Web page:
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Causes of HG

There are numerous theories regarding the etiology of HG; however, none are, as of yet, conclusive. So many studies have too few participants to consider the results conclusive, or the findings are not consistent among the majority of test subjects. This means that determining the cause is very difficult and most likely not due to only one factor. The cause may vary between women, depending on her biological make-up (genetics), body chemistry, and her overall health. It may also change somewhat from pregnancy to pregnancy as a woman's health may be different, as well as the sex of the child, and the medical interventions may be more or less aggressive. There are numerous factors involved.


The research that is done has largely centered around hormonal changes that occur during pregnancy. However, even these studies do not find common results among all of the women studied. Each woman varies greatly in her response to pregnancy and the resulting hormonal changes. Psychological causes are still assumed by many, though without merit.

It's Not Pyschologically Caused

As in most perplexing disorders, a psychological cause is named when a physiological one is not known. This is especially true of something like nausea, which can't be easily checked by a health professional like one's blood pressure. Because of this, it is easy for health professionals to dismiss your symptoms as being psychological, exaggerated, or imaginary, when in fact they are very real and may in fact be very severe.

Effectively communicating the severity of your HG can be difficult, especially if there is not obvious "proof" of how sick you are. Proof, such as severe weight loss or dehydration, often comes after you are very sick for some time. The longer you wait for treatment, the more difficult it is to manage your symptoms. Our downloadable progress chart (40 Kb PDF) can help track your symptoms for your health professional, and encourage you as you see improvements in your weight and ability to do more activities.

Psychological changes have been found to occur as a result of being so ill, not as a cause. They are largely related to physiological changes in a woman's body, lack of sufficient nutrition, social isolation, and general misery.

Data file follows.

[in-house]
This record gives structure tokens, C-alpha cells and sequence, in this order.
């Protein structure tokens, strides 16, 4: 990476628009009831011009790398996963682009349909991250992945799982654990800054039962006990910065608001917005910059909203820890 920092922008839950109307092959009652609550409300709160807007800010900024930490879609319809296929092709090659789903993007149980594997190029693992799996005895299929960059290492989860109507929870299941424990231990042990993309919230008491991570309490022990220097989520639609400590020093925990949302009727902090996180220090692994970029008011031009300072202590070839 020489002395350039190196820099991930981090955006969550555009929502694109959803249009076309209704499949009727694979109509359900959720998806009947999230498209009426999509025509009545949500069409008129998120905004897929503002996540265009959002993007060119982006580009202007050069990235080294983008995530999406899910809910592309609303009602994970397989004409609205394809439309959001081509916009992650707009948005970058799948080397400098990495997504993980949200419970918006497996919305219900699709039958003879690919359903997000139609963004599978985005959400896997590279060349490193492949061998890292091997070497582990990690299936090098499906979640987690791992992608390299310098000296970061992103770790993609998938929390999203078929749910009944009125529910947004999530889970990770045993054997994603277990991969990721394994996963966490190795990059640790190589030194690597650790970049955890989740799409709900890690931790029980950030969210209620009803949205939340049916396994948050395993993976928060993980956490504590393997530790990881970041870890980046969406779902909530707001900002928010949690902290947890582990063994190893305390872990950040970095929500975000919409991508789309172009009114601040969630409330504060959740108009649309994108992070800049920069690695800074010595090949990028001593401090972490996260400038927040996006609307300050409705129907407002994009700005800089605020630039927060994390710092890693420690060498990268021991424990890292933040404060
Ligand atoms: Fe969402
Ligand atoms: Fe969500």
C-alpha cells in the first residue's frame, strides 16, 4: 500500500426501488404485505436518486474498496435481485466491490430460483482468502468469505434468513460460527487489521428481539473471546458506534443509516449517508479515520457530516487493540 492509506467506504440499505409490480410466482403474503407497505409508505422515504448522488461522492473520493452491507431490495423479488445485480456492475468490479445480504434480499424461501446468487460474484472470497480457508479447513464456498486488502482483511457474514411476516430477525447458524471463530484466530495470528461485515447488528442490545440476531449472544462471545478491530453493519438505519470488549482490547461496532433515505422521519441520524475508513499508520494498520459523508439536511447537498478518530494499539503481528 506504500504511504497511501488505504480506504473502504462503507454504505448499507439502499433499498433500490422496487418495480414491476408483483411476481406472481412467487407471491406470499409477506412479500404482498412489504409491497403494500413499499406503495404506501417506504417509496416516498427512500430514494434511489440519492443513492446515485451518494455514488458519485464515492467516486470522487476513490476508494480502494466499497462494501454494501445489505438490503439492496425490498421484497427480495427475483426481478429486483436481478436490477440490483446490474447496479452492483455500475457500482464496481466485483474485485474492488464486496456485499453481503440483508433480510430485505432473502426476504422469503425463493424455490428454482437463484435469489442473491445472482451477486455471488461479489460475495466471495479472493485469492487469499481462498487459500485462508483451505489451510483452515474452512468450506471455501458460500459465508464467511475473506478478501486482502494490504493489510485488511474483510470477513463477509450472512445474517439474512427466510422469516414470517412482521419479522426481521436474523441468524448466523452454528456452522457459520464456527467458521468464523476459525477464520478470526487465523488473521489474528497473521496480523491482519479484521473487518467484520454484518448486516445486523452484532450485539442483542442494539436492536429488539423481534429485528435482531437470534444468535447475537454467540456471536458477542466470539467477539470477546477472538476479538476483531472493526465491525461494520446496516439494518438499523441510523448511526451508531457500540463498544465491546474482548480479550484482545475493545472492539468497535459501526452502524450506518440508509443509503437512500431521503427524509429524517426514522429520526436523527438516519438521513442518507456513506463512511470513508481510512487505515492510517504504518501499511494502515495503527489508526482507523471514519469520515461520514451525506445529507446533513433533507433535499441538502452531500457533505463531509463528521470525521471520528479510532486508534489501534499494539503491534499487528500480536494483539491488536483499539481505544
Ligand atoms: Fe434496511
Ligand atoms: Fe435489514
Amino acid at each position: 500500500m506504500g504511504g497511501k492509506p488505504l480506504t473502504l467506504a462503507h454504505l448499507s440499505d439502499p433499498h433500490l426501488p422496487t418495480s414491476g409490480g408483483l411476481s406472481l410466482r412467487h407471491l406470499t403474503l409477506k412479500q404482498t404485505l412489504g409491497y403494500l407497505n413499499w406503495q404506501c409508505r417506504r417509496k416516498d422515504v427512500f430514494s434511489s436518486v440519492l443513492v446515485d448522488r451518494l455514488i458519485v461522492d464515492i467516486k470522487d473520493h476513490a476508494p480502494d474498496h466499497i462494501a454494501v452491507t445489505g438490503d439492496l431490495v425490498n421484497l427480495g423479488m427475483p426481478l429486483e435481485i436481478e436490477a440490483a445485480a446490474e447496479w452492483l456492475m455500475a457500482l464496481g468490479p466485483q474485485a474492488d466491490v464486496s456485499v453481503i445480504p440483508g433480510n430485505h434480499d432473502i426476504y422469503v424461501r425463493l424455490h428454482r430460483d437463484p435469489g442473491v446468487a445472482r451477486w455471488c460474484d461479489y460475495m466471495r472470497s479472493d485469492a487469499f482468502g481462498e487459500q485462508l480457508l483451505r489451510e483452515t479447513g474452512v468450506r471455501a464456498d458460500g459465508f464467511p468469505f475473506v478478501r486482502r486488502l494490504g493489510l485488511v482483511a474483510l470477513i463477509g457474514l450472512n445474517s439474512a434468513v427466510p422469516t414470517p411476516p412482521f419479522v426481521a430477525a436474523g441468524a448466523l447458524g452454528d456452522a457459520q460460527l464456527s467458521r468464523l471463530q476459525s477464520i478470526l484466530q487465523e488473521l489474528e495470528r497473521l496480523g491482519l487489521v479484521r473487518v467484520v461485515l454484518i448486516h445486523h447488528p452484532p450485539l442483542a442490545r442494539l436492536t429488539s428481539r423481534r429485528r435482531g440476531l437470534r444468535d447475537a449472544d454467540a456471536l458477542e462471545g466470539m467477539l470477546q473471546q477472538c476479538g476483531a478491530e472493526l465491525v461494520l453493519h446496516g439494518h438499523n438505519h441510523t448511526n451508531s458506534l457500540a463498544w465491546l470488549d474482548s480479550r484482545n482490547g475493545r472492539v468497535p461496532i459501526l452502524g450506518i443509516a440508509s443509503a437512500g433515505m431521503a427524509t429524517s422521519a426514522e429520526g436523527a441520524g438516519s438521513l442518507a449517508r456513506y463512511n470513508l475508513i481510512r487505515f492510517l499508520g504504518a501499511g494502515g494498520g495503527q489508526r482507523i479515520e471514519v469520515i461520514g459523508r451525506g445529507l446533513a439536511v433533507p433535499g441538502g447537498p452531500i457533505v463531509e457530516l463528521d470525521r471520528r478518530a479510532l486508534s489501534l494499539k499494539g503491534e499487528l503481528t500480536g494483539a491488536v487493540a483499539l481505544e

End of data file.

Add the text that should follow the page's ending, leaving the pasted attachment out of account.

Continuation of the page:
Depression occurs in at least 20% of normal pregnancies, so it is not surprising that women with complications such as HG have an increased risk. Studies show increased visits to the obstetrical clinic, use of sick leave, and hassles increase the rate of depression. Those with poor psychosocial situations (financial stress, housing problems, etc.), additional medical complications, or inadequate support also are prone to depression. Women with HG are at high-risk for depression both during and after pregnancy.

Treat the Symptoms

Newer studies are also looking at the immune system changes, genetic differences, abnormal functioning of the stomach and intestines, nutritional deficiencies, and sensitivity of the brain to motion (vestibular disorders). For now, the cause is not known and thus a cure is not easily found. Treating the symptoms a woman has is the best way to manage HG until the causes are identified.

Above all, remember you are not bringing this on yourself. You did not cause HG and cannot make it go away just by trying harder to eat, or to not be sick. HG is a real disease of pregnancy that is only cured by delivery of the baby. So, hang in there and focus on coping, not on why this is happening to you. It is likely that you will never know for sure.

To read more detailed information on potential causes of HG:

Offsite Research:

Prevalence of depressive symptoms in late pregnancy and postpartum.
Josefsson A, Berg G, Nordin C, Sydsjo G.

Cohort study of depressed mood during pregnancy and after childbirth.
Evans J, Heron J, Francomb H, Oke S, Golding J.

Psychosocial correlates of prepartum and postpartum depressed mood.
Da Costa D, Larouche J, Dritsa M, Brender W.

Updated on: Apr. 18, 2013

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